Deep down though, I secretly hated my weekends. I would hear about much fun everyone else was having, and jealousy would rise.

Honestly, though, they might think the same about you. When you are nearing graduation, people will finally realize what you have been doing all of this time.

Just don’t compare yourself to others. You are on your own journey, and they are on theirs. There is nothing wrong with what you’re doing, nor is there anything wrong with what they are doing.

Life, and the choices we make, can be broken down into simple economics. You might have two choices, you might have 1000 choices. But if you choose one, you may not be able to choose the other.

6. Don’t be Afraid to Plan Vacation around the End of a Semester

Okay, yes. We don’t want to spend our vacation thinking about college, while everyone else is out having so much fun.

But, decide what is important. If you are behind or feel as though you are going to need time to study, don’t be afraid to plan out a couple of days (or even an entire vacation) around the end of your semester (you know, when you have that big project due, or lots of exams to take).

This has saved my butt a couple of times.

7. Use breaks at work, and other times to study

Here’s the thing. You’re going to be busy, and probably the last thing you want to do after work is read. So get in the habit of taking that textbook EVERYWHERE. Have a E-book? Okay, even better. Pull it up on your mobile device.

Use your breaks at work to read. Breaking it up into 15 to 30 minute increments will make the task of reading a few chapters a week less daunting. Waiting at the doctor? Read. In line? Read.

Just get in the habit of doing it as much as possible. I want to see you enjoying your weekends, not spending 4 hours reading, THEN assignments. 😉


8. Look into Tuition Reimbursement with Your Employer

I don’t know about you, but I’m not rich. I’m sitting with student loan debt up to my eyeballs. I wasted an entire year of tuition reimbursement, when I could have been getting money back.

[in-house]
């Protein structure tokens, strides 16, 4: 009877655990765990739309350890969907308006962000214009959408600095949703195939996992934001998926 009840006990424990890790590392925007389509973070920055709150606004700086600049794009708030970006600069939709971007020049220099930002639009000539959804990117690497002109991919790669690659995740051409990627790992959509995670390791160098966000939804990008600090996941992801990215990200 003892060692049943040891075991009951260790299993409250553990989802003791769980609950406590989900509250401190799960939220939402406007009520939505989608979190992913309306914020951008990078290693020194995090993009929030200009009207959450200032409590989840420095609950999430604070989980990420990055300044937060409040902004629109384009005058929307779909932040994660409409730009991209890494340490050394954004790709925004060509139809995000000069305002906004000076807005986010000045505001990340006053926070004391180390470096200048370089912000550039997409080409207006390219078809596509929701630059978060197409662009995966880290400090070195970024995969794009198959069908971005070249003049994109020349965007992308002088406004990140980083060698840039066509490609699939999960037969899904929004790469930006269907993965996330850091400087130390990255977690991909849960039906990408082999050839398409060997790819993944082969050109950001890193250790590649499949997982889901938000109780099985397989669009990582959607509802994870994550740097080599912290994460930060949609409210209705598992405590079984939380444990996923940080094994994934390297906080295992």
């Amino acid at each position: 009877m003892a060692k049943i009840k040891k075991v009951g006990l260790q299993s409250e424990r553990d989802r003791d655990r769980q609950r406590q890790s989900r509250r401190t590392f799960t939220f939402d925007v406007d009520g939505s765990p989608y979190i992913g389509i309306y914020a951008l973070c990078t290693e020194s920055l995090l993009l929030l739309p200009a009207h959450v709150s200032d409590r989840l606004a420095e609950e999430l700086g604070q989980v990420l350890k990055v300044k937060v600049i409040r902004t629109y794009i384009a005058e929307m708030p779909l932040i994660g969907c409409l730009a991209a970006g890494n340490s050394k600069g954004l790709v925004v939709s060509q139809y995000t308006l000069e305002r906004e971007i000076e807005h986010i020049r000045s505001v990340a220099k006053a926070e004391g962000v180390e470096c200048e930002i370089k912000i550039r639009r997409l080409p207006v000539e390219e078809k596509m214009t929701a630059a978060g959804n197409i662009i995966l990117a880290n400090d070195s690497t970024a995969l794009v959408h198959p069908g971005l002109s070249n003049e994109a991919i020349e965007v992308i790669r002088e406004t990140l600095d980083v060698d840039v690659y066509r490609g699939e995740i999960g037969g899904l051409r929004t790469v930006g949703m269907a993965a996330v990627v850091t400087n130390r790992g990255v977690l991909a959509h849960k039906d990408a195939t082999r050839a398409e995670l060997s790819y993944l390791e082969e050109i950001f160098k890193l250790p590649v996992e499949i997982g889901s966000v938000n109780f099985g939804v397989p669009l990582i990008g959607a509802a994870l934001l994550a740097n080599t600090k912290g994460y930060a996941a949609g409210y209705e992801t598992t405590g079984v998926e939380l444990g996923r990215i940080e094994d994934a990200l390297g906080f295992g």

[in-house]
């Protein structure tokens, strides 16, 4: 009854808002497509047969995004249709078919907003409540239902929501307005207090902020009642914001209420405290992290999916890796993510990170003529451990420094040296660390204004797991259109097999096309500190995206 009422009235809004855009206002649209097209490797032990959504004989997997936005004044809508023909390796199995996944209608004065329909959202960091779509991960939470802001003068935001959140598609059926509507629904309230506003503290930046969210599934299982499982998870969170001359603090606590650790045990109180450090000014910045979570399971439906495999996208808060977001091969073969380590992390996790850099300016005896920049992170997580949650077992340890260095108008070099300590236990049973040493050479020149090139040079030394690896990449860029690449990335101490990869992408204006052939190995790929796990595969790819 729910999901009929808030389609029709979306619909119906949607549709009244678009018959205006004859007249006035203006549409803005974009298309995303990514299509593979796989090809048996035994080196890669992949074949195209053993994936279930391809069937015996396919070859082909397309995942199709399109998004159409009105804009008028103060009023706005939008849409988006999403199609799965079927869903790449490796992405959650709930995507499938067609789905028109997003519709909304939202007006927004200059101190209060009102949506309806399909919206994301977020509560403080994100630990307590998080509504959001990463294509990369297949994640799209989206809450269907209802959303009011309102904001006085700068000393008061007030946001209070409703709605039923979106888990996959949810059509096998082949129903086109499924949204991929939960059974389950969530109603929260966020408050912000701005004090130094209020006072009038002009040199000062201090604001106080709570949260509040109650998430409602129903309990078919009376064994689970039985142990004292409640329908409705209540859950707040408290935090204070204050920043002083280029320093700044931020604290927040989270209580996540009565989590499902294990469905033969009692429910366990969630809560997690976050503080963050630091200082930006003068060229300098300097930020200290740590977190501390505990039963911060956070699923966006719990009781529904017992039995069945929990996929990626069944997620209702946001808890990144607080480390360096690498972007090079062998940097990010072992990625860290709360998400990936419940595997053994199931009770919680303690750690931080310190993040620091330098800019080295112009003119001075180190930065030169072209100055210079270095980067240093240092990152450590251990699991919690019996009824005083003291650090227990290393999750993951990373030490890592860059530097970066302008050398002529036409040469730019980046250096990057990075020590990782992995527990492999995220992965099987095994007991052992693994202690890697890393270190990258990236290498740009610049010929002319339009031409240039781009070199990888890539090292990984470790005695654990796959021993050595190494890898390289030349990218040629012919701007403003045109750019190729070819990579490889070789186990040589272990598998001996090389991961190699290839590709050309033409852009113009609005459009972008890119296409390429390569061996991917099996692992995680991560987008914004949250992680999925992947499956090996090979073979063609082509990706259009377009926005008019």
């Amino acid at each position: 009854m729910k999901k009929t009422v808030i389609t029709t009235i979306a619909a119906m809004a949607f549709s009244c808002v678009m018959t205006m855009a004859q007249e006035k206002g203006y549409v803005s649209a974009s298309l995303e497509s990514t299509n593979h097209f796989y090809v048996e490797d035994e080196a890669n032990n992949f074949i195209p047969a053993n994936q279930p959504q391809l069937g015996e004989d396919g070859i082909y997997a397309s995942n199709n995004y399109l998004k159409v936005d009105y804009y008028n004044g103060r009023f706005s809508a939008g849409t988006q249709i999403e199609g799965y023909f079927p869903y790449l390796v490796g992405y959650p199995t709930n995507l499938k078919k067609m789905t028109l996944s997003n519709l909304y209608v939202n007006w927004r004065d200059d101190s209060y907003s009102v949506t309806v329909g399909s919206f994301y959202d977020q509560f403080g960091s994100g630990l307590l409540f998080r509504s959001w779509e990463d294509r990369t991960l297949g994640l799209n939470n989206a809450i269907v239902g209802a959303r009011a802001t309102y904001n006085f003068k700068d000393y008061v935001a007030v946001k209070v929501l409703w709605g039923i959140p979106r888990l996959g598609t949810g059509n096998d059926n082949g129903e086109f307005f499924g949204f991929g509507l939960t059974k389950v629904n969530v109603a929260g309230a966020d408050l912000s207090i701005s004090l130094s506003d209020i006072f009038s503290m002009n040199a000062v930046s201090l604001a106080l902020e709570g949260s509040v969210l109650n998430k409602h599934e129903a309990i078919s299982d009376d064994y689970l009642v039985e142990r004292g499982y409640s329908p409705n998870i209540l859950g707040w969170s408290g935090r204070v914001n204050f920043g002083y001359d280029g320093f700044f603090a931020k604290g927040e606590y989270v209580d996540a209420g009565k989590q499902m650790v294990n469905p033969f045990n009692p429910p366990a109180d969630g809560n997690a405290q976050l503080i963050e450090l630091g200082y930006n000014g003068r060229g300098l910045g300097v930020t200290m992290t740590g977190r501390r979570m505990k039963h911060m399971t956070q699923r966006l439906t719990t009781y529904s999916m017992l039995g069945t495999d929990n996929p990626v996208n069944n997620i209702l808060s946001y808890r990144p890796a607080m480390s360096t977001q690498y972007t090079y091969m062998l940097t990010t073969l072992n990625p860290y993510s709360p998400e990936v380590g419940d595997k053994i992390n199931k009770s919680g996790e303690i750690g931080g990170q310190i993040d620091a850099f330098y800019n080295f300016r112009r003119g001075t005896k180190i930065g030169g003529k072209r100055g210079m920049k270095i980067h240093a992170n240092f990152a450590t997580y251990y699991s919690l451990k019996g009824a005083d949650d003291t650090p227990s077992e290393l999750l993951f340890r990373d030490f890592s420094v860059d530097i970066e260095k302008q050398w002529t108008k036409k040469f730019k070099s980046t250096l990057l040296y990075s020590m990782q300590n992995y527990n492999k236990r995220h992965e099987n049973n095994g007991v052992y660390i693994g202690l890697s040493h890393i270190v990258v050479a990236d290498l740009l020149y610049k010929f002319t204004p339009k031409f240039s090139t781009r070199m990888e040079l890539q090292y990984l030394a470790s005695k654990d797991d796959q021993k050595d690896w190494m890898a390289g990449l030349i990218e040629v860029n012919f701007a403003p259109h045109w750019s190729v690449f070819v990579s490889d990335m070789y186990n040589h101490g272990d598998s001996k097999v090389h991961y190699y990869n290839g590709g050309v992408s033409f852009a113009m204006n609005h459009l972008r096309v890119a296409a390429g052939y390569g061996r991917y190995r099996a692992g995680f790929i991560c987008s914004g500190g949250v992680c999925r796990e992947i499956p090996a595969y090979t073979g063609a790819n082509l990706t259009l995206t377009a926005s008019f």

Look into tuition reimbursement with your employer. Some will offer reimbursement for any kind of class, while some will require your major to be applicable to the company. It just depends on their policy. But do yourself a favor, and look into it. It might be putting extra funds back in your pocket!!

9. Connect with Professors

I can’t tell you how valuable the relationship is between you and your professor. They are professionals in their fields, and maybe your chosen field as well. They have real-world experience and bring that to the class. Ask questions. Get involved. Professors who feel connected to you as a person are more likely to give you 1) great feedback on your assignments 2) a better learning experience and 3) may even be more lenient with due dates and such.

And you just never know when you might need a great reference 😉


10. Don’t Forget to Enjoy Life

Many of the tips I’ve given you today probably sound like I don’t have any fun (or didn’t during school). Sure, I turned down my fair share of outings, but don’t forget to enjoy life also. You need that down time to allow yourself to stay sane. You need time to forget about school and have fun. Enjoy your family and friends, go bowling, go on a real vacation, do something to get your mind off of work and school.


What are your favorite tips for working adults going to school? Let me know in the comments below!!

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Helping others is truly my passion. I’m Andrea, a 28-year-old working momma to one toddler. I love connecting with other mommas to share tips and tricks and maybe a laugh or two along the way. Email me at